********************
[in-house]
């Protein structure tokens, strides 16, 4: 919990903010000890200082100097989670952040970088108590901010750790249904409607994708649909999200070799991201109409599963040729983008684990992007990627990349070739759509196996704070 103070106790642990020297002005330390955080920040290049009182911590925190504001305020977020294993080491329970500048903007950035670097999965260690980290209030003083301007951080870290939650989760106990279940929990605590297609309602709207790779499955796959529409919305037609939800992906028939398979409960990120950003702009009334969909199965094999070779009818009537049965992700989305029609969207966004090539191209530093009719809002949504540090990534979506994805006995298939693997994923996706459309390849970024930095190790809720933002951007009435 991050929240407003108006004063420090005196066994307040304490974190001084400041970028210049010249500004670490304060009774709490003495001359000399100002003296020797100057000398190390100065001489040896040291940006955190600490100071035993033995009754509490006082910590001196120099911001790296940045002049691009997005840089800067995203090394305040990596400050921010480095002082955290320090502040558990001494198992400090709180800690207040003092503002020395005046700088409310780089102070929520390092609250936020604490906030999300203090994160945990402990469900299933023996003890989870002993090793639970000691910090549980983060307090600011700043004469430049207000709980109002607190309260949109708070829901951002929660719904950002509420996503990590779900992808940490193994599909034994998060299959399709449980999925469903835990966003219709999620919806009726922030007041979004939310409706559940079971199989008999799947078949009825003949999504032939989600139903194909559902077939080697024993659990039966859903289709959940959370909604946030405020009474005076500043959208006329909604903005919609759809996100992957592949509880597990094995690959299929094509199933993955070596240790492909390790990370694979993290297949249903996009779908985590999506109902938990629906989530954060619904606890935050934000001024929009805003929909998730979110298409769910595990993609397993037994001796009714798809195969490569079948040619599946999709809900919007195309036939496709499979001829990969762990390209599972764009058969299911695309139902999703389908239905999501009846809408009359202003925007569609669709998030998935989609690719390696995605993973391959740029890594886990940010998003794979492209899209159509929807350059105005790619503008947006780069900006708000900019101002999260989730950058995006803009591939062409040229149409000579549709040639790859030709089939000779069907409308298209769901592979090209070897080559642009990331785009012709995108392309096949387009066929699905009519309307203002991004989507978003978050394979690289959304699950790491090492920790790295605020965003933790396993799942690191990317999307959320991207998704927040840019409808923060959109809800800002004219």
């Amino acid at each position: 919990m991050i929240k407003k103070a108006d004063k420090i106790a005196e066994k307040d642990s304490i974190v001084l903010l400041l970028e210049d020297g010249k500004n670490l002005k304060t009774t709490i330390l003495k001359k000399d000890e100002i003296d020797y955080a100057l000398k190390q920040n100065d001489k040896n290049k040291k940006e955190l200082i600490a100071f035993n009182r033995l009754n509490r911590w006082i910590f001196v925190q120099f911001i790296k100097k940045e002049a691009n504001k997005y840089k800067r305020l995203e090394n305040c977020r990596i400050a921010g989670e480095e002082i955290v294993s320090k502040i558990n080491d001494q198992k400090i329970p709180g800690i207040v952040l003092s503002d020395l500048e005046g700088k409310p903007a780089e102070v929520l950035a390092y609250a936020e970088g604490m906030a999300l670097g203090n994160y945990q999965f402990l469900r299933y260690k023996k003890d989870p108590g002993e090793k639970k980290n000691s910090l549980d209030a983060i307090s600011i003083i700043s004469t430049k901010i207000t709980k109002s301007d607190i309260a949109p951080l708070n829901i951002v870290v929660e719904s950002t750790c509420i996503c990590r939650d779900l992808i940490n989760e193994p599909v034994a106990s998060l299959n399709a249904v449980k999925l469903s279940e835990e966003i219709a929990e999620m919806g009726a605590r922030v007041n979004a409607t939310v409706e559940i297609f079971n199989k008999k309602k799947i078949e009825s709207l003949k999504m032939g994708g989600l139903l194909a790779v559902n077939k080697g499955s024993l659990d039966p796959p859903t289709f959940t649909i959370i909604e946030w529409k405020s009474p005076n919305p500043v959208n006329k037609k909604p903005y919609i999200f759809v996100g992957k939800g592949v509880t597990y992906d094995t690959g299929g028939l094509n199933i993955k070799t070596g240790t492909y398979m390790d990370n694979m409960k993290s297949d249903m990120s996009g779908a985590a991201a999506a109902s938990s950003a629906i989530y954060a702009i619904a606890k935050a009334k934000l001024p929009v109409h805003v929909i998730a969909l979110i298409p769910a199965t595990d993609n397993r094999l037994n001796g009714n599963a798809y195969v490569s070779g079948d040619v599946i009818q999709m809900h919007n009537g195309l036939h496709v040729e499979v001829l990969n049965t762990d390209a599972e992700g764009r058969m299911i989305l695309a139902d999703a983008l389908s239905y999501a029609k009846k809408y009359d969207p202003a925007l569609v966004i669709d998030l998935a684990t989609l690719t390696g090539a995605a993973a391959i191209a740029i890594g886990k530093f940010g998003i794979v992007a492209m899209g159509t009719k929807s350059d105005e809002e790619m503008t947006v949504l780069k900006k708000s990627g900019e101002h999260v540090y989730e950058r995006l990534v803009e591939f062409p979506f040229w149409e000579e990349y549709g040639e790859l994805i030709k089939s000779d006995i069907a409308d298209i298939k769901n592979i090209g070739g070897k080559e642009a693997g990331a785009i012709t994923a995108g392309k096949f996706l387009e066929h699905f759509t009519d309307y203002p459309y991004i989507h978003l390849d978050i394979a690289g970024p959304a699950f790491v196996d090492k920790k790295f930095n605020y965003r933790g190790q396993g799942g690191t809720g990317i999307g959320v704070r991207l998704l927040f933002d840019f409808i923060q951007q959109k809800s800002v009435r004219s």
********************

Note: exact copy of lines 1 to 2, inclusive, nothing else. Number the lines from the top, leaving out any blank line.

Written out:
[in-house]
């Protein structure tokens, strides 16, 4: 919990903010000890200082100097989670952040970088108590901010750790249904409607994708649909999200070799991201109409599963040729983008684990992007990627990349070739759509196996704070 103070106790642990020297002005330390955080920040290049009182911590925190504001305020977020294993080491329970500048903007950035670097999965260690980290209030003083301007951080870290939650989760106990279940929990605590297609309602709207790779499955796959529409919305037609939800992906028939398979409960990120950003702009009334969909199965094999070779009818009537049965992700989305029609969207966004090539191209530093009719809002949504540090990534979506994805006995298939693997994923996706459309390849970024930095190790809720933002951007009435 991050929240407003108006004063420090005196066994307040304490974190001084400041970028210049010249500004670490304060009774709490003495001359000399100002003296020797100057000398190390100065001489040896040291940006955190600490100071035993033995009754509490006082910590001196120099911001790296940045002049691009997005840089800067995203090394305040990596400050921010480095002082955290320090502040558990001494198992400090709180800690207040003092503002020395005046700088409310780089102070929520390092609250936020604490906030999300203090994160945990402990469900299933023996003890989870002993090793639970000691910090549980983060307090600011700043004469430049207000709980109002607190309260949109708070829901951002929660719904950002509420996503990590779900992808940490193994599909034994998060299959399709449980999925469903835990966003219709999620919806009726922030007041979004939310409706559940079971199989008999799947078949009825003949999504032939989600139903194909559902077939080697024993659990039966859903289709959940959370909604946030405020009474005076500043959208006329909604903005919609759809996100992957592949509880597990094995690959299929094509199933993955070596240790492909390790990370694979993290297949249903996009779908985590999506109902938990629906989530954060619904606890935050934000001024929009805003929909998730979110298409769910595990993609397993037994001796009714798809195969490569079948040619599946999709809900919007195309036939496709499979001829990969762990390209599972764009058969299911695309139902999703389908239905999501009846809408009359202003925007569609669709998030998935989609690719390696995605993973391959740029890594886990940010998003794979492209899209159509929807350059105005790619503008947006780069900006708000900019101002999260989730950058995006803009591939062409040229149409000579549709040639790859030709089939000779069907409308298209769901592979090209070897080559642009990331785009012709995108392309096949387009066929699905009519309307203002991004989507978003978050394979690289959304699950790491090492920790790295605020965003933790396993799942690191990317999307959320991207998704927040840019409808923060959109809800800002004219």